SUMAN DUVVURU STAT 567 PROJECT REPORT


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1 SUMAN DUVVURU STAT 567 PROJECT REPORT
2 SURVIVAL ANALYSIS OF HEROIN ADDICTS Background and introduction: Current illicit drug use among teens is continuing to increase in many countries around the world. Heroin is an addictive drug that is one of the most abused drugs and is processed from morphine and usually appears as a white or brown powder. According to the 2006 National Survey on Drug Use and Health (NSDUH), approximately 3.8 million Americans aged 12 or older reported trying heroin at least once during their lifetimes, representing 1.5% of the population aged 12 or older. A variety of effective treatments are available for heroin addiction. For example, methadone, a synthetic opiate that blocks the effects of heroin and eliminates withdrawal symptoms, has proven successful for the treatment of heroin addiction. Dataset: The addicts dataset was obtained from a 2007 Australian study by Caplehorn et al., and contains information on 238 heroin addicts. In a 2007 Australian study by Caplehorn et al., two methadone treatment clinics for heroin addicts were compared to assess patient time remaining under methadone treatment. A patient s survival time was determined as the time, in days, until the person dropped out of the clinic or was censored. The two clinics differed according to their livein policies for patients. The variables are defined as follows. ID Patient ID. SURVT The time (in days) until the patient dropped out of the clinic or was censored. STATUS indicates whether the patient dropped out of the clinic (coded 1) or was censored (coded 0). CLINIC indicates which methadone treatment clinic the patient attended (coded 1 or 2). PRISON Indicates whether the patient had a prison record (coded 1) or not (coded 0). DOSE A continuous variable for the patient s maximum methadone dose (mg/day). Methods The dataset will be analyzed to assess the patients survival time as a function of dose of methadone given to the patient, prison record and the clinic admitted. The survival functions will be estimated and compared across the clinics using a stratified approach. We run a cox proportional hazard model to obtain the regression coefficients, their standard errors, and a Wald test statistic (z) for each covariate, with corresponding p value and 95% confidence interval. Thus we determine the effect of clinic, prison record and dose on the survival time of the addicts. If the proportional hazard assumption is not met for any of the covariates, then we can build a stratified cox model.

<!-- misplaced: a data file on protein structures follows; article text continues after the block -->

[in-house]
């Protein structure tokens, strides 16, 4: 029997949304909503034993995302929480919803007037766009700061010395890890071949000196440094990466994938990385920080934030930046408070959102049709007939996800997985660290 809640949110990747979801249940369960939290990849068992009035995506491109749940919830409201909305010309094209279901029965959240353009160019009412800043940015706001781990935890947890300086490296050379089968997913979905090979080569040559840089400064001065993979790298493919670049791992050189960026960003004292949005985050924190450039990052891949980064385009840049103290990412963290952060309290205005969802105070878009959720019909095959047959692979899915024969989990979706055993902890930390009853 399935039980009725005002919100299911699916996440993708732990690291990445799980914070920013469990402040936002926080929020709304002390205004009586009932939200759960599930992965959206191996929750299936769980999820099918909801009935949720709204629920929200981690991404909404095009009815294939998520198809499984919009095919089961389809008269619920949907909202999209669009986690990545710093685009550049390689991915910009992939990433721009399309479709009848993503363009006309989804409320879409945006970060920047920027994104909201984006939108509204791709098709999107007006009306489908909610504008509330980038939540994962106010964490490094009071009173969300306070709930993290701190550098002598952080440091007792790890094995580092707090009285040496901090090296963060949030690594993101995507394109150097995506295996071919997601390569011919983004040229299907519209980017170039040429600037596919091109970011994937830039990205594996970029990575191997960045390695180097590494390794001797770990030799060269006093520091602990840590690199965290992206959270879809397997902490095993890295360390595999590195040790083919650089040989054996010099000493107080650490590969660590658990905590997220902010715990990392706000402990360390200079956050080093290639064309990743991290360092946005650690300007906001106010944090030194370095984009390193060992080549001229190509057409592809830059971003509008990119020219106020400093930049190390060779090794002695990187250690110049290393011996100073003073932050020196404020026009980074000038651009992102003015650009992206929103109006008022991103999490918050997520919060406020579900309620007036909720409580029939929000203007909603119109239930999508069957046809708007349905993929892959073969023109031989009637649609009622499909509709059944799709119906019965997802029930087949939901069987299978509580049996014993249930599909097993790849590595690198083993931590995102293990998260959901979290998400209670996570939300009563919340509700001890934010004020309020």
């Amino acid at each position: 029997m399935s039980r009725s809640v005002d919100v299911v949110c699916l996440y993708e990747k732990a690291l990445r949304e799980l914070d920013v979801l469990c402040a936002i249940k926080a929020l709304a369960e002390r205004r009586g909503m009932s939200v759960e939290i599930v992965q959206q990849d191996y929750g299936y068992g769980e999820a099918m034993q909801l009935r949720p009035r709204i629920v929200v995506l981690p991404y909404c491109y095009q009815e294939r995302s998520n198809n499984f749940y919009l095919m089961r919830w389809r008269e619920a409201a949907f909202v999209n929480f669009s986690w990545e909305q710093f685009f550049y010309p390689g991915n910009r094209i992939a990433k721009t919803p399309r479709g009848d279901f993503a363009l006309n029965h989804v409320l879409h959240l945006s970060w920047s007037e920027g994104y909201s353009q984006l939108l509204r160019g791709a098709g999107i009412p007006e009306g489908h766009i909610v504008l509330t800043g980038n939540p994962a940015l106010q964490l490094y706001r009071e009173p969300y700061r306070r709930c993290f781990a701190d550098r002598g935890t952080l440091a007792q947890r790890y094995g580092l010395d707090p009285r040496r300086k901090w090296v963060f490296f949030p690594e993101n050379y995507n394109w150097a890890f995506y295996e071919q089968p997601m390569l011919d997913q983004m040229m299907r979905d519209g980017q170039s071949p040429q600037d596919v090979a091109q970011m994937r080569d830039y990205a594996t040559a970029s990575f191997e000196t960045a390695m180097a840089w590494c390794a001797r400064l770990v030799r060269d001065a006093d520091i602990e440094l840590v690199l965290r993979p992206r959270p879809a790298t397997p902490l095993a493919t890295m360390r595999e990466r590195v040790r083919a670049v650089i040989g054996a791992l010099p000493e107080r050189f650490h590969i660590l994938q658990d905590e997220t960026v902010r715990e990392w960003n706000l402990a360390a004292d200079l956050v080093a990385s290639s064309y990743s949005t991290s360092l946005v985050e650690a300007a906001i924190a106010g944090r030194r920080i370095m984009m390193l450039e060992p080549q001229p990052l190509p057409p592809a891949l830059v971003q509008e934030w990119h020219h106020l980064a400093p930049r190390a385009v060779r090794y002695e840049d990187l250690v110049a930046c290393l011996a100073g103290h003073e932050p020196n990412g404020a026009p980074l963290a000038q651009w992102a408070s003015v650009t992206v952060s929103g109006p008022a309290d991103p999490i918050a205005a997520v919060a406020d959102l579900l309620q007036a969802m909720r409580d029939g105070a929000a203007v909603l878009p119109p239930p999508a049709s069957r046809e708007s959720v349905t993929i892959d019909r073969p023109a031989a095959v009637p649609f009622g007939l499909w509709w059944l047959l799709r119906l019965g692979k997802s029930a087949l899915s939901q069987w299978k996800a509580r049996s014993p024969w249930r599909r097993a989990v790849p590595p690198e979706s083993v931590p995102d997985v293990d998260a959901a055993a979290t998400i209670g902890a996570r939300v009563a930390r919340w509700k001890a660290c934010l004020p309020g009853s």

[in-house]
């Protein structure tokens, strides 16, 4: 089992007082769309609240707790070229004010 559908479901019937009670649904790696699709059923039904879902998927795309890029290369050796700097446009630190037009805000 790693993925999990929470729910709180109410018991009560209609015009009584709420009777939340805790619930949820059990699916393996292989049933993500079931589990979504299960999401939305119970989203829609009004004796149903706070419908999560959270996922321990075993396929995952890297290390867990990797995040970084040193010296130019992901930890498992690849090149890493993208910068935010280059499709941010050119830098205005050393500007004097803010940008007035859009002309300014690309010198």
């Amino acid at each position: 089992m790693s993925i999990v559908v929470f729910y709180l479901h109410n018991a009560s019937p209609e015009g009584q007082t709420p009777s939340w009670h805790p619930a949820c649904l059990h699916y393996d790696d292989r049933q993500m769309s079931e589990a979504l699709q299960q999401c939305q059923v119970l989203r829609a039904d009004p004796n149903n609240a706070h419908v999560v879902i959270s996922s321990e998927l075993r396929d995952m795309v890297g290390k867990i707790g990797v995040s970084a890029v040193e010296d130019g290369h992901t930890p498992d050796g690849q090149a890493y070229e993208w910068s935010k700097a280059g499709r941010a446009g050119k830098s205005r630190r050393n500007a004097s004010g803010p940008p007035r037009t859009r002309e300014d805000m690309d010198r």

3 We also run a parametric accelerated failure time (AFT) models besides proportional hazards (PH) models. Whereas the key assumption of a PH model is that hazard ratios are constant over time, the key assumption for AFT model is that survival time accelerates (or decelerates) by a constant factor when comparing different levels of covariates.the most common distribution for parametric modeling of survival data is the Weibull distribution which will be used for the estimation of parameters. We also estimate the CDF using both the parametric and nonparametric methods. Results: The results are divided in to two sections: 1. ADDICTS data exploration. 2. Parametric and nonparametric models.